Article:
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This paper is concerned with the international framework within which authors’ rights in their works are protected and exploited. It is not about brave new worlds that might exist outside or beyond this framework where rights and usages are reconceived and restructured on some totally new basis, but only with what that framework presently allows and facilitates. It is therefore pragmatic in its approach, identifying the “immovable obstacles” to reform, while seeking at the same time to expose the potential flexibilities and gaps – the “bendable boundaries” - within the international framework that may enable the realization of some, at least, of the objectives of those who would seek to reform and reformulate national copyright laws. Although changes to the major international agreement in this area – the Berne Convention for the Protection of Literary and Artistic Works - seem highly unlikely, notwithstanding the mechanism for revision built into the Convention and its past history of successive, incremental revisions, the option remains for special agreements that meet the requirements of article 20 of Berne and which may provide a vehicle for incremental advances.
Furthermore, even in the absence of changes at the public international law level, the existing international framework itself is not as inflexible as might first appear, when it comes to the things that national policy makers and legislators may do. Many of its boundaries are bendable, in that they provide leeway or space for the making of national decisions that will still be Berne-compliant, but which will allow contracting countries to achieve their own goals and objectives. And while there some immovable barriers remain, such as the requirements with respect to term of protection and formalities, in the case of the latter there are various options that may be adopted without contravening international obligations. A nuanced and careful approach is required, and perfection in outcome may never be possible, bearing in mind the aphorism that the perfect should not become the enemy of the good. Much may still be achieved within the existing framework that promotes the objectives both of author protection and the wider public interest.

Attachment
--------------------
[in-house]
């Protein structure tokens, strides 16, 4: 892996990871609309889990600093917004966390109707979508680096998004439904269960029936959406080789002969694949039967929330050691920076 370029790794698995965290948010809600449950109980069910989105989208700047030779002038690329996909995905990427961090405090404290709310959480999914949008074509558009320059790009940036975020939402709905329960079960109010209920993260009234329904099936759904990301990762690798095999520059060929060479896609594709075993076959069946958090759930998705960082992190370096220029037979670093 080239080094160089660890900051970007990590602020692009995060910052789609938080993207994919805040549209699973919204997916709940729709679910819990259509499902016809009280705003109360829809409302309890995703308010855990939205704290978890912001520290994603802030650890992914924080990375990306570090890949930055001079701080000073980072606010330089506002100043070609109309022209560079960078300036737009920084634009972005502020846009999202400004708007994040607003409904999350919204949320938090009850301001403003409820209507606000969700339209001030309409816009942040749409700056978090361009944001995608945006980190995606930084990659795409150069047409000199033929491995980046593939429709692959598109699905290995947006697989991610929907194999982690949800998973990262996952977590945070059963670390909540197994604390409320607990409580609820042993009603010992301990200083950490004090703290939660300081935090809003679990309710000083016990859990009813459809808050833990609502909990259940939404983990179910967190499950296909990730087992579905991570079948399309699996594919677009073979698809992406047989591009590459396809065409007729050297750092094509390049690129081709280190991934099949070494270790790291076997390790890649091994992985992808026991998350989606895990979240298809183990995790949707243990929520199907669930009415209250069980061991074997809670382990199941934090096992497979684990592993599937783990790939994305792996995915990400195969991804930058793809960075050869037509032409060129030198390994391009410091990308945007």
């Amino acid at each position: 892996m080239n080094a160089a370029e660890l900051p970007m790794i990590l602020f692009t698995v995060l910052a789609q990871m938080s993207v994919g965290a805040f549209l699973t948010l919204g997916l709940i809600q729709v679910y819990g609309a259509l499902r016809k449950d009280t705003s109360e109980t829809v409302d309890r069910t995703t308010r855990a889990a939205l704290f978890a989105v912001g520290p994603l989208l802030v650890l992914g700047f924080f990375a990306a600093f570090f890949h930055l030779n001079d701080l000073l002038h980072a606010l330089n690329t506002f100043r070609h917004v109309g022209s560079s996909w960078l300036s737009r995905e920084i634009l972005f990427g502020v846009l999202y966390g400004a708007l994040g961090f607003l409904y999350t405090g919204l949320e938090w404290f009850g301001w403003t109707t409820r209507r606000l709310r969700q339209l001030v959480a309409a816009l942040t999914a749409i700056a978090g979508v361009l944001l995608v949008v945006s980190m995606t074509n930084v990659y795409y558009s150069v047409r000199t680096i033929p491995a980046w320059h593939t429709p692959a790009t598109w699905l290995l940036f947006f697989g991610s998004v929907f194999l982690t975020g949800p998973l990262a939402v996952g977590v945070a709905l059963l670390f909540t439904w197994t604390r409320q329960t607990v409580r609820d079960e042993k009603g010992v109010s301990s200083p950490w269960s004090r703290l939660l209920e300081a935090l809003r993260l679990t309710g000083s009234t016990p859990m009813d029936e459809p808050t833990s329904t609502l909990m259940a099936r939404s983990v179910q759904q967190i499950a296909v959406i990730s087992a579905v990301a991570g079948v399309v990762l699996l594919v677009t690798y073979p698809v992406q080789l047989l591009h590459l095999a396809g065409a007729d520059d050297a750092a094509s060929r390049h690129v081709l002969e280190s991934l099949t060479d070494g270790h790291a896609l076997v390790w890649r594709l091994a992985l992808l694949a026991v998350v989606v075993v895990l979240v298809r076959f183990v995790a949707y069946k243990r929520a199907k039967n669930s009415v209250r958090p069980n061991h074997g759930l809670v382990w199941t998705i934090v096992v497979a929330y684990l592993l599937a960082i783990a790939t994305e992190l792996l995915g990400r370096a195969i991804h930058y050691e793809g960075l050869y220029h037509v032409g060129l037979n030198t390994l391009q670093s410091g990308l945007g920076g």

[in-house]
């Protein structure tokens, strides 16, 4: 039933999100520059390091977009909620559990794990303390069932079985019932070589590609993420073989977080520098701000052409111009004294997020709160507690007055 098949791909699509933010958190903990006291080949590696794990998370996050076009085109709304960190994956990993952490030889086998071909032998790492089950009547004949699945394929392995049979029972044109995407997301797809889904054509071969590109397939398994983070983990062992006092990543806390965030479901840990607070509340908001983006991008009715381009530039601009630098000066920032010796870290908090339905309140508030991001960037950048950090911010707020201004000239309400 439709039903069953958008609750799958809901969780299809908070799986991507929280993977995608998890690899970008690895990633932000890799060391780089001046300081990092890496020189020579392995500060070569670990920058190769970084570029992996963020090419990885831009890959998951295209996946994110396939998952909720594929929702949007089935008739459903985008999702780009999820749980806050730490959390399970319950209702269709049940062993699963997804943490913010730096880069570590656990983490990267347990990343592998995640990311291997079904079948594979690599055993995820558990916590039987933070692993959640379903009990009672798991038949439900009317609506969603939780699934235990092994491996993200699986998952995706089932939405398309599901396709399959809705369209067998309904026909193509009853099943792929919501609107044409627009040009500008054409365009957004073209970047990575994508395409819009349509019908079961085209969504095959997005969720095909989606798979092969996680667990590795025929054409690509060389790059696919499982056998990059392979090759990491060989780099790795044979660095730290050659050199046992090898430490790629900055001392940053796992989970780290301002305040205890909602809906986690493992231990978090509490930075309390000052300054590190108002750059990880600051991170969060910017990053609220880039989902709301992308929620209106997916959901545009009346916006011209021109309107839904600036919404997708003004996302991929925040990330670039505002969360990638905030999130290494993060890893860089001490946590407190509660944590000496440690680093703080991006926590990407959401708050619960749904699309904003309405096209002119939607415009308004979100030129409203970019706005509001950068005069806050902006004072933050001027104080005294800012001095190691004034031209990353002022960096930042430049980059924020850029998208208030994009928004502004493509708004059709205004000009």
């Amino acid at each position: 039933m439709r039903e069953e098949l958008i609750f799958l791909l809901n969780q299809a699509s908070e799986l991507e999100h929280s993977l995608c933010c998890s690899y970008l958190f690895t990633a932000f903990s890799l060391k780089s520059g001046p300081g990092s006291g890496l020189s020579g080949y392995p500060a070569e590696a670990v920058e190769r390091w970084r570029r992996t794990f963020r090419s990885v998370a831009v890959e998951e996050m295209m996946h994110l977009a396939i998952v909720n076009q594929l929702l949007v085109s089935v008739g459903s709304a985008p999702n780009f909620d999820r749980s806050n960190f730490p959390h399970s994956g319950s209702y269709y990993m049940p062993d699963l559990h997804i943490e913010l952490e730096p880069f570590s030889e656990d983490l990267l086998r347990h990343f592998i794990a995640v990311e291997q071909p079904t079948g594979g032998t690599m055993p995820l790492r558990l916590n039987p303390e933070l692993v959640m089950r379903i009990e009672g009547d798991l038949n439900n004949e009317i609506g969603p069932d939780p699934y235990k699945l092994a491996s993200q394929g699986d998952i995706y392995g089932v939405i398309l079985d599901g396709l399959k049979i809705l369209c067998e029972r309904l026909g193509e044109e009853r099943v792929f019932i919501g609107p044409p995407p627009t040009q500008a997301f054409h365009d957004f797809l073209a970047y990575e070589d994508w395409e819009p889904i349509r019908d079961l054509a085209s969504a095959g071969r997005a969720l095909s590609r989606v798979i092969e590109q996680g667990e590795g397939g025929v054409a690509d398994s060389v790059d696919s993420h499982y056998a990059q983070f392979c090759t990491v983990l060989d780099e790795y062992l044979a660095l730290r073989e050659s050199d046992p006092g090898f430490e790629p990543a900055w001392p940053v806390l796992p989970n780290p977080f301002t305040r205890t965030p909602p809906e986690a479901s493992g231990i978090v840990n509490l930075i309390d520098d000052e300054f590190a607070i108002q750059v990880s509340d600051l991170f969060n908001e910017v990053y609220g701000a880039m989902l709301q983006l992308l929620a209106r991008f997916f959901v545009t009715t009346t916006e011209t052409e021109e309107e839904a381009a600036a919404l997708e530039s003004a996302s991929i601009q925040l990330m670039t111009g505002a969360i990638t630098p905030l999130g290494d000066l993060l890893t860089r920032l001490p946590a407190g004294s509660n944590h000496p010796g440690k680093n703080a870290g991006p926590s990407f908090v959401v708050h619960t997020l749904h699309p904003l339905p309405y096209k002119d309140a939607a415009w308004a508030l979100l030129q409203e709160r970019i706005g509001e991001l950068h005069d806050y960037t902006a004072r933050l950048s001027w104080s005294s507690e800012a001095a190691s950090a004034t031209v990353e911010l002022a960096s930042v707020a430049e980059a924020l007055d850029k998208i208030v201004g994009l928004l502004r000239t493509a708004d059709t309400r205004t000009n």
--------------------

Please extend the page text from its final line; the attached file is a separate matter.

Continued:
Indeed, it may be that there is a brave new world for the protection of authors’ rights that is embedded within the interstices of the present international framework that is waiting to be uncovered and realized.
About the speaker
Professor Sam Ricketson holds degrees from the Universities of Melbourne and London, and is a Fellow of the Academy of Social Sciences of Australia and Australian Academy of Law. Prior to his appointment to the University of Melbourne in November 2000, Sam was the Sir Keith Aickin Professor of Commercial Law at Monash University. Before this, he had held positions at the University of Melbourne (1977 to 1991) and in the Centre for Commercial Law Studies, Queen Mary & Westfield College, London (1984-1986). Sam has written, taught and advised widely in all areas of intellectual property law (copyright and designs, patents, trademarks and unfair competition, and breach of confidence), conflicts of law, trade practices and corporate law.
He has also held various professional as well as governmental appointments in the intellectual property area, including membership of the Commonwealth Copyright Tribunal. He is currently a panel member of the World Intellectual Property Organization's dispute resolution body in relation to domain names and was a member of the Victorian Law Reform Commission from 2001 to 2010.
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When and where
5.30pm - 7.30pmThursday 7th June 2018